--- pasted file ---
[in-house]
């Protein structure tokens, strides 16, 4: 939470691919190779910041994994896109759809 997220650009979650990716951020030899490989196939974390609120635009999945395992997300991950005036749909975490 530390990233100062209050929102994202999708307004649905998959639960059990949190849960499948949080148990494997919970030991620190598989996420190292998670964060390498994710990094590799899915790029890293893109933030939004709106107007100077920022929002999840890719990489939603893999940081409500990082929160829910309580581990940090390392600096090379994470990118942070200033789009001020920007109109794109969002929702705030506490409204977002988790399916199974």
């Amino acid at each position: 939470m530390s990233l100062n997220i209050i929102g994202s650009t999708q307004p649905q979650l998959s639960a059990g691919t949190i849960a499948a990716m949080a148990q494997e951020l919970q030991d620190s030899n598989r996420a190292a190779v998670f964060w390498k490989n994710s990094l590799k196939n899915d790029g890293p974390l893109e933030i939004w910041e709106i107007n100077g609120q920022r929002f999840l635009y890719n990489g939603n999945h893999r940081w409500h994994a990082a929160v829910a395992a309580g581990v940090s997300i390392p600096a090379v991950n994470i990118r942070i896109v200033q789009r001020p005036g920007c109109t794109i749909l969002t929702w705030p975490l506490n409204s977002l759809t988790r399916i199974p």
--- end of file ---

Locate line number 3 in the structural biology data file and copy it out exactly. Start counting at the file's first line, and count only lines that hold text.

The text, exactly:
């Amino acid at each position: 939470m530390s990233l100062n997220i209050i929102g994202s650009t999708q307004p649905q979650l998959s639960a059990g691919t949190i849960a499948a990716m949080a148990q494997e951020l919970q030991d620190s030899n598989r996420a190292a190779v998670f964060w390498k490989n994710s990094l590799k196939n899915d790029g890293p974390l893109e933030i939004w910041e709106i107007n100077g609120q920022r929002f999840l635009y890719n990489g939603n999945h893999r940081w409500h994994a990082a929160v829910a395992a309580g581990v940090s997300i390392p600096a090379v991950n994470i990118r942070i896109v200033q789009r001020p005036g920007c109109t794109i749909l969002t929702w705030p975490l506490n409204s977002l759809t988790r399916i199974p």